The role of corporates in creating sustainable Olympic legacies

Authors: Lockstone-Binney, L., Holmes, K., Smith, K. and Shipway, R.

http://eprints.bournemouth.ac.uk/31154/

Journal: Journal of Sustainable Tourism

Publisher: Taylor & Francis

ISSN: 0966-9582

DOI: 10.1080/09669582.2018.1513007

The Olympic Games is a major stimulus for increased tourism. In recent years there have been greater calls for this and other mega events to leave sustainable positive legacies for the host city, partly to offset the massive cost of hosting. To date, little consideration has been afforded to the role of corporates might play in contributing to event legacies. This gap is compounded by the lack of research examining stakeholder engagement in legacy planning more generally. This paper adopts Holmes, Hughes, Mair and Carlsen’s (2015) sustainable event legacy timeline to conceptualise how corporates through the Corporate Social Responsibility (CSR) initiatives of sponsorship and employee volunteering can engage across the Olympic event planning cycle to generate volunteering legacies. Drawing upon a comparative study of the Sydney 2000 and London 2012 Olympic Games, tentative evidence of corporate engagement was noted but for the most part it was fragmented and CSR initiatives primarily focused on the immediate planning and delivery stages of the event cycle. The paper advances new knowledge of how volunteering legacies can be generated through the best practice engagement of corporates as key stakeholders involved in legacy planning and governance across the Olympic planning cycle.

This data was imported from Scopus:

Authors: Lockstone-Binney, L., Holmes, K., Smith, K.A. and Shipway, R.

http://eprints.bournemouth.ac.uk/31154/

Journal: Journal of Sustainable Tourism

Volume: 26

Issue: 11

Pages: 1827-1844

eISSN: 1747-7646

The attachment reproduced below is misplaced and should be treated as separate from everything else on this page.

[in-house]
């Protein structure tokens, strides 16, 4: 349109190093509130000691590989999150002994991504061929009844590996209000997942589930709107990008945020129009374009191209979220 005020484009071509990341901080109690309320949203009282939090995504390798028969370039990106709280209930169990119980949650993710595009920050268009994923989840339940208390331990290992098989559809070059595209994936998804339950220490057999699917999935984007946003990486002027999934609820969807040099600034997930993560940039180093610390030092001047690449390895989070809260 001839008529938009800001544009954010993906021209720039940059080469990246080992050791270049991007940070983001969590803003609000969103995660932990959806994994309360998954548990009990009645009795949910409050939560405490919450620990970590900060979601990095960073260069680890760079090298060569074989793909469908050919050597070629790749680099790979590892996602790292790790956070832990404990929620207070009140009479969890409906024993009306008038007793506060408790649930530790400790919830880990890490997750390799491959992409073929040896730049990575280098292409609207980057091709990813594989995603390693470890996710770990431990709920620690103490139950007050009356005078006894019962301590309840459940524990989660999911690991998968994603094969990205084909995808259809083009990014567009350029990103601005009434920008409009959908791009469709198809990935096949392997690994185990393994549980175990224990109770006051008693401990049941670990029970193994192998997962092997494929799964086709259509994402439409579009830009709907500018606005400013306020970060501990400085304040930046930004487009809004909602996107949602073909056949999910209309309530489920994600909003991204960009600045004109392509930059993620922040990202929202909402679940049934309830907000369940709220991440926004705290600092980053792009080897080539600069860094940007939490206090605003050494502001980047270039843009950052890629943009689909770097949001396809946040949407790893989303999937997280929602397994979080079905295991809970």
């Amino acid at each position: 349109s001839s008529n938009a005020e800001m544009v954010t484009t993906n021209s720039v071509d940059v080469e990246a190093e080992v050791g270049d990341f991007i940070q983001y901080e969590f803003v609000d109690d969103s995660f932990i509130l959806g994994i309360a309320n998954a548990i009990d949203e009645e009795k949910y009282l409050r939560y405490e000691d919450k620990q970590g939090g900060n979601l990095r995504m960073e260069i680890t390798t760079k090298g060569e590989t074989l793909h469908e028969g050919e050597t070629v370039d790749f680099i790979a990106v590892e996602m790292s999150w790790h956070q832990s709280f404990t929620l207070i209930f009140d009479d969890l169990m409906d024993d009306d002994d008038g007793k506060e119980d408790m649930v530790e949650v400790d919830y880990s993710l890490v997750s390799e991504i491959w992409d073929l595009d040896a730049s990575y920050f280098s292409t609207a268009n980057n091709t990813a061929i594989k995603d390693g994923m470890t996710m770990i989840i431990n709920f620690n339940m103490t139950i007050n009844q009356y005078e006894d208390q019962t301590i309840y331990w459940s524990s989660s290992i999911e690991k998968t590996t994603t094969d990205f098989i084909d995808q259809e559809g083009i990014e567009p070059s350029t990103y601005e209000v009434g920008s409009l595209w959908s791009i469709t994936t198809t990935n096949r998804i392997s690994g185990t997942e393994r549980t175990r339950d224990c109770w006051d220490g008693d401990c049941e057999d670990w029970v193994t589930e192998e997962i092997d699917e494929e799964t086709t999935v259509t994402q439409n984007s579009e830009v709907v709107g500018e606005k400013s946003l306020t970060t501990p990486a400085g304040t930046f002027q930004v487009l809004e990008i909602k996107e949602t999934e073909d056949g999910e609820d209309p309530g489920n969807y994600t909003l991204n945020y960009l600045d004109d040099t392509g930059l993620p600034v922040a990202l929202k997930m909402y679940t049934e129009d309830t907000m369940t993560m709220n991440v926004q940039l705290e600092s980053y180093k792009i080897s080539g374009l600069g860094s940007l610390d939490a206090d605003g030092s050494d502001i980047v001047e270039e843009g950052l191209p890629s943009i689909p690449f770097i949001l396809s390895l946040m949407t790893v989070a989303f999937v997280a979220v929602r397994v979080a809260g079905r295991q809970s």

ISSN: 0966-9582

DOI: 10.1080/09669582.2018.1513007

© 2018, © 2018 Informa UK Limited, trading as Taylor & Francis Group. The Olympic Games is a major stimulus for increased tourism. In recent years, there have been greater calls for this and other mega-events to leave sustainable positive legacies for the host city, partly to offset the massive cost of hosting. To date, little consideration has been afforded to the role corporates might play in contributing to event legacies. This gap is compounded by the lack of research examining stakeholder engagement in legacy planning more generally. This paper adopts Holmes, Hughes, Mair and Carlsen’s (2015) sustainable event legacy timeline to conceptualise how corporates through the corporate social responsibility (CSR) initiatives of sponsorship and employee volunteering can engage across the Olympic event planning cycle to generate volunteering legacies. Drawing upon a comparative study of the Sydney 2000 and London 2012 Olympic Games, tentative evidence of corporate engagement was noted but for the most part it was fragmented and CSR initiatives primarily focused on the immediate planning and delivery stages of the event cycle. The paper advances new knowledge of how volunteering legacies can be generated through the best practice engagement of corporates as key stakeholders involved in legacy planning and governance across the Olympic planning cycle.

This data was imported from Web of Science (Lite):

Authors: Lockstone-Binney, L., Holmes, K., Smith, K.A. and Shipway, R.

http://eprints.bournemouth.ac.uk/31154/

Journal: JOURNAL OF SUSTAINABLE TOURISM

Volume: 26

Issue: 11

Pages: 1827-1844

eISSN: 1747-7646

ISSN: 0966-9582

DOI: 10.1080/09669582.2018.1513007

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